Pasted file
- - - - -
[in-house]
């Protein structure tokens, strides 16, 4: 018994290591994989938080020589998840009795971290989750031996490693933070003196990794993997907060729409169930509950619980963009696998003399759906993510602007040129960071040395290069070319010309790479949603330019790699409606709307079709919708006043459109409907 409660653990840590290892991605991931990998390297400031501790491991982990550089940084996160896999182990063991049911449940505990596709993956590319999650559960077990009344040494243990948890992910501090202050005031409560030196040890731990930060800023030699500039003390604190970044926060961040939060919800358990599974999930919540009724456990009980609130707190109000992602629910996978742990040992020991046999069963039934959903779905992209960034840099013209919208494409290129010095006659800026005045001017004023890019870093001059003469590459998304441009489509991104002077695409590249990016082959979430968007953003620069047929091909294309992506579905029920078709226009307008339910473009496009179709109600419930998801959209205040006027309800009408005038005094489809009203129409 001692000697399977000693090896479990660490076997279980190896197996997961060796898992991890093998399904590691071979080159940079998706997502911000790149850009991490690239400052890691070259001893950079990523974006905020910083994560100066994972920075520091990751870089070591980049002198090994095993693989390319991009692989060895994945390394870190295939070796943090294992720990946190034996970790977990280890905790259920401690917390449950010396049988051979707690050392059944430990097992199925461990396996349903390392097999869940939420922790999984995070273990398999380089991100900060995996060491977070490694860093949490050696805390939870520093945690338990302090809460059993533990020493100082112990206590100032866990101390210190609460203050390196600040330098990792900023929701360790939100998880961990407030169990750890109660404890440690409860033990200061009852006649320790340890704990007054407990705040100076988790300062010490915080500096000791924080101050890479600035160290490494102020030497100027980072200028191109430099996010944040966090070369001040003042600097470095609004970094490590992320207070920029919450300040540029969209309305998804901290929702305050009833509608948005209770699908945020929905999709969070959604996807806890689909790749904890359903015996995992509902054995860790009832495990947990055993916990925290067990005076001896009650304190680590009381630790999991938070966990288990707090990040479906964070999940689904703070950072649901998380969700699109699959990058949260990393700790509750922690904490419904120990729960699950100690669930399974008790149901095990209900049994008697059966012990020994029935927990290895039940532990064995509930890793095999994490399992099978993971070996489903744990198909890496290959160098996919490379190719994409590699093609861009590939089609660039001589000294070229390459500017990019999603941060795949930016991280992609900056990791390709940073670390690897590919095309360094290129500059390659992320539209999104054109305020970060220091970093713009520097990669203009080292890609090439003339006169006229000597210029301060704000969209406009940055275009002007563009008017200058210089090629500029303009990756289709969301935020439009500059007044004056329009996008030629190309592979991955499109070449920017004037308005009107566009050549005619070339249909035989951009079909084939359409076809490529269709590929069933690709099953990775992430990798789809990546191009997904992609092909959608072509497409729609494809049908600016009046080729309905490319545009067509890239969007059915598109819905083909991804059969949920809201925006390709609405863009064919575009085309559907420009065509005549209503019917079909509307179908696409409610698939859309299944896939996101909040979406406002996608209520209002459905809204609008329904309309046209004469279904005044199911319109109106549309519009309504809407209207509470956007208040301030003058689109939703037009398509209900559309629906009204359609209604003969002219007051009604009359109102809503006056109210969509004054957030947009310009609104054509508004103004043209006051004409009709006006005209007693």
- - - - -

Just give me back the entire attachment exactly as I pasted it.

[in-house]
């Protein structure tokens, strides 16, 4: 018994290591994989938080020589998840009795971290989750031996490693933070003196990794993997907060729409169930509950619980963009696998003399759906993510602007040129960071040395290069070319010309790479949603330019790699409606709307079709919708006043459109409907 409660653990840590290892991605991931990998390297400031501790491991982990550089940084996160896999182990063991049911449940505990596709993956590319999650559960077990009344040494243990948890992910501090202050005031409560030196040890731990930060800023030699500039003390604190970044926060961040939060919800358990599974999930919540009724456990009980609130707190109000992602629910996978742990040992020991046999069963039934959903779905992209960034840099013209919208494409290129010095006659800026005045001017004023890019870093001059003469590459998304441009489509991104002077695409590249990016082959979430968007953003620069047929091909294309992506579905029920078709226009307008339910473009496009179709109600419930998801959209205040006027309800009408005038005094489809009203129409 001692000697399977000693090896479990660490076997279980190896197996997961060796898992991890093998399904590691071979080159940079998706997502911000790149850009991490690239400052890691070259001893950079990523974006905020910083994560100066994972920075520091990751870089070591980049002198090994095993693989390319991009692989060895994945390394870190295939070796943090294992720990946190034996970790977990280890905790259920401690917390449950010396049988051979707690050392059944430990097992199925461990396996349903390392097999869940939420922790999984995070273990398999380089991100900060995996060491977070490694860093949490050696805390939870520093945690338990302090809460059993533990020493100082112990206590100032866990101390210190609460203050390196600040330098990792900023929701360790939100998880961990407030169990750890109660404890440690409860033990200061009852006649320790340890704990007054407990705040100076988790300062010490915080500096000791924080101050890479600035160290490494102020030497100027980072200028191109430099996010944040966090070369001040003042600097470095609004970094490590992320207070920029919450300040540029969209309305998804901290929702305050009833509608948005209770699908945020929905999709969070959604996807806890689909790749904890359903015996995992509902054995860790009832495990947990055993916990925290067990005076001896009650304190680590009381630790999991938070966990288990707090990040479906964070999940689904703070950072649901998380969700699109699959990058949260990393700790509750922690904490419904120990729960699950100690669930399974008790149901095990209900049994008697059966012990020994029935927990290895039940532990064995509930890793095999994490399992099978993971070996489903744990198909890496290959160098996919490379190719994409590699093609861009590939089609660039001589000294070229390459500017990019999603941060795949930016991280992609900056990791390709940073670390690897590919095309360094290129500059390659992320539209999104054109305020970060220091970093713009520097990669203009080292890609090439003339006169006229000597210029301060704000969209406009940055275009002007563009008017200058210089090629500029303009990756289709969301935020439009500059007044004056329009996008030629190309592979991955499109070449920017004037308005009107566009050549005619070339249909035989951009079909084939359409076809490529269709590929069933690709099953990775992430990798789809990546191009997904992609092909959608072509497409729609494809049908600016009046080729309905490319545009067509890239969007059915598109819905083909991804059969949920809201925006390709609405863009064919575009085309559907420009065509005549209503019917079909509307179908696409409610698939859309299944896939996101909040979406406002996608209520209002459905809204609008329904309309046209004469279904005044199911319109109106549309519009309504809407209207509470956007208040301030003058689109939703037009398509209900559309629906009204359609209604003969002219007051009604009359109102809503006056109210969509004054957030947009310009609104054509508004103004043209006051004409009709006006005209007693």